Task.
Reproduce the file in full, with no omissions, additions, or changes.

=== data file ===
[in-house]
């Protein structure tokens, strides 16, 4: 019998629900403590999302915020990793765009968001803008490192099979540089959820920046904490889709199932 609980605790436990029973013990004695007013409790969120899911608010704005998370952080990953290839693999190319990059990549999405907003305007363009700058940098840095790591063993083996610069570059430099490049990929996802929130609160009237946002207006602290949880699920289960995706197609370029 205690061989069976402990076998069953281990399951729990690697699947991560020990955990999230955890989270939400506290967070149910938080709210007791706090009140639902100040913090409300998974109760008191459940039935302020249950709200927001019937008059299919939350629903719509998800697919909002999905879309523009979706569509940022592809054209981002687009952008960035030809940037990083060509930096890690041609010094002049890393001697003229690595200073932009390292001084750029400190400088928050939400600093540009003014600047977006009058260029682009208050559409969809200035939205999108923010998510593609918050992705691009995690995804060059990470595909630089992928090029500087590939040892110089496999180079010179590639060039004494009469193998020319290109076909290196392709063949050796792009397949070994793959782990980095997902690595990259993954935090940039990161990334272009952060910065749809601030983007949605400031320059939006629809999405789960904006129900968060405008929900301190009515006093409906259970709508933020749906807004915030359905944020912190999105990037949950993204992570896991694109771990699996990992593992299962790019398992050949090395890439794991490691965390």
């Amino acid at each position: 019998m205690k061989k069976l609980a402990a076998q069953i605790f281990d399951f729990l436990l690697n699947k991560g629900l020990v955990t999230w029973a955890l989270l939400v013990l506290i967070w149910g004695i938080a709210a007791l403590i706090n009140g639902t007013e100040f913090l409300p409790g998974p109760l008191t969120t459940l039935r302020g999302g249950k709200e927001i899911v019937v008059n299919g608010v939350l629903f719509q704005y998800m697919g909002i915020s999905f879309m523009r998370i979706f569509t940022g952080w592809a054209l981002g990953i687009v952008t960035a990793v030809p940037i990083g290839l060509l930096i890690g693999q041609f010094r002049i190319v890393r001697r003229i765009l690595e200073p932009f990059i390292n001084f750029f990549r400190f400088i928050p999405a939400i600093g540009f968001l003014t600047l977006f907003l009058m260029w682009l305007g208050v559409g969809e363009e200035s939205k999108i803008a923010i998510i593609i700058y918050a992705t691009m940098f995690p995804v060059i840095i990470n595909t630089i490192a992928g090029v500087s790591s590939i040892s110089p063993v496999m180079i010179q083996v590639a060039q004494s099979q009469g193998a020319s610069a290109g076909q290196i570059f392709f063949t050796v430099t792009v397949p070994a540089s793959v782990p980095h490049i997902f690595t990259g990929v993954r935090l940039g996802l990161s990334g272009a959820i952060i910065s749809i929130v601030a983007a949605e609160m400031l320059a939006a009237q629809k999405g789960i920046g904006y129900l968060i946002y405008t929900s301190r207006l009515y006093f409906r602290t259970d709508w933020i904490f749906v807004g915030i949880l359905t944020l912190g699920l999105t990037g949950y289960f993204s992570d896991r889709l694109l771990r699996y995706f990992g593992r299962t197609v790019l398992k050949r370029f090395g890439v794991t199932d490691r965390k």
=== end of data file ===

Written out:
[in-house]
């Protein structure tokens, strides 16, 4: 019998629900403590999302915020990793765009968001803008490192099979540089959820920046904490889709199932 609980605790436990029973013990004695007013409790969120899911608010704005998370952080990953290839693999190319990059990549999405907003305007363009700058940098840095790591063993083996610069570059430099490049990929996802929130609160009237946002207006602290949880699920289960995706197609370029 205690061989069976402990076998069953281990399951729990690697699947991560020990955990999230955890989270939400506290967070149910938080709210007791706090009140639902100040913090409300998974109760008191459940039935302020249950709200927001019937008059299919939350629903719509998800697919909002999905879309523009979706569509940022592809054209981002687009952008960035030809940037990083060509930096890690041609010094002049890393001697003229690595200073932009390292001084750029400190400088928050939400600093540009003014600047977006009058260029682009208050559409969809200035939205999108923010998510593609918050992705691009995690995804060059990470595909630089992928090029500087590939040892110089496999180079010179590639060039004494009469193998020319290109076909290196392709063949050796792009397949070994793959782990980095997902690595990259993954935090940039990161990334272009952060910065749809601030983007949605400031320059939006629809999405789960904006129900968060405008929900301190009515006093409906259970709508933020749906807004915030359905944020912190999105990037949950993204992570896991694109771990699996990992593992299962790019398992050949090395890439794991490691965390």
């Amino acid at each position: 019998m205690k061989k069976l609980a402990a076998q069953i605790f281990d399951f729990l436990l690697n699947k991560g629900l020990v955990t999230w029973a955890l989270l939400v013990l506290i967070w149910g004695i938080a709210a007791l403590i706090n009140g639902t007013e100040f913090l409300p409790g998974p109760l008191t969120t459940l039935r302020g999302g249950k709200e927001i899911v019937v008059n299919g608010v939350l629903f719509q704005y998800m697919g909002i915020s999905f879309m523009r998370i979706f569509t940022g952080w592809a054209l981002g990953i687009v952008t960035a990793v030809p940037i990083g290839l060509l930096i890690g693999q041609f010094r002049i190319v890393r001697r003229i765009l690595e200073p932009f990059i390292n001084f750029f990549r400190f400088i928050p999405a939400i600093g540009f968001l003014t600047l977006f907003l009058m260029w682009l305007g208050v559409g969809e363009e200035s939205k999108i803008a923010i998510i593609i700058y918050a992705t691009m940098f995690p995804v060059i840095i990470n595909t630089i490192a992928g090029v500087s790591s590939i040892s110089p063993v496999m180079i010179q083996v590639a060039q004494s099979q009469g193998a020319s610069a290109g076909q290196i570059f392709f063949t050796v430099t792009v397949p070994a540089s793959v782990p980095h490049i997902f690595t990259g990929v993954r935090l940039g996802l990161s990334g272009a959820i952060i910065s749809i929130v601030a983007a949605e609160m400031l320059a939006a009237q629809k999405g789960i920046g904006y129900l968060i946002y405008t929900s301190r207006l009515y006093f409906r602290t259970d709508w933020i904490f749906v807004g915030i949880l359905t944020l912190g699920l999105t990037g949950y289960f993204s992570d896991r889709l694109l771990r699996y995706f990992g593992r299962t197609v790019l398992k050949r370029f090395g890439v794991t199932d490691r965390k």